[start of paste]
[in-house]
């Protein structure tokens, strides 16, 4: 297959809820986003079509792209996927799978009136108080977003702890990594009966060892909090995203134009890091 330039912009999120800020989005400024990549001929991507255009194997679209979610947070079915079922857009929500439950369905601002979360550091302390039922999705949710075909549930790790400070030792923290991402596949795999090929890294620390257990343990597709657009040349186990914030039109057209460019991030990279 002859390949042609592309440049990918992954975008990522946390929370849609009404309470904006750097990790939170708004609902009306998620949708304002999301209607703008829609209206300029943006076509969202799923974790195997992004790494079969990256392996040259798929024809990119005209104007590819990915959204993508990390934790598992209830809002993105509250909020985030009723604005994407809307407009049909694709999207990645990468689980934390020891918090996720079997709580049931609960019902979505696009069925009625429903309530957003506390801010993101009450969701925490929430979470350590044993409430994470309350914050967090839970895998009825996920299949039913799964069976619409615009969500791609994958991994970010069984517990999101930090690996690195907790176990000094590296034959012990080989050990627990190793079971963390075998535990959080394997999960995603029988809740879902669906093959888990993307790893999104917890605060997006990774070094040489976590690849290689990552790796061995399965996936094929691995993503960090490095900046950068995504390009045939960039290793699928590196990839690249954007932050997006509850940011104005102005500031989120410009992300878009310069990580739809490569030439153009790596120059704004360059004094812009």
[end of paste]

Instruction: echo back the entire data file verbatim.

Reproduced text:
[in-house]
């Protein structure tokens, strides 16, 4: 297959809820986003079509792209996927799978009136108080977003702890990594009966060892909090995203134009890091 330039912009999120800020989005400024990549001929991507255009194997679209979610947070079915079922857009929500439950369905601002979360550091302390039922999705949710075909549930790790400070030792923290991402596949795999090929890294620390257990343990597709657009040349186990914030039109057209460019991030990279 002859390949042609592309440049990918992954975008990522946390929370849609009404309470904006750097990790939170708004609902009306998620949708304002999301209607703008829609209206300029943006076509969202799923974790195997992004790494079969990256392996040259798929024809990119005209104007590819990915959204993508990390934790598992209830809002993105509250909020985030009723604005994407809307407009049909694709999207990645990468689980934390020891918090996720079997709580049931609960019902979505696009069925009625429903309530957003506390801010993101009450969701925490929430979470350590044993409430994470309350914050967090839970895998009825996920299949039913799964069976619409615009969500791609994958991994970010069984517990999101930090690996690195907790176990000094590296034959012990080989050990627990190793079971963390075998535990959080394997999960995603029988809740879902669906093959888990993307790893999104917890605060997006990774070094040489976590690849290689990552790796061995399965996936094929691995993503960090490095900046950068995504390009045939960039290793699928590196990839690249954007932050997006509850940011104005102005500031989120410009992300878009310069990580739809490569030439153009790596120059704004360059004094812009």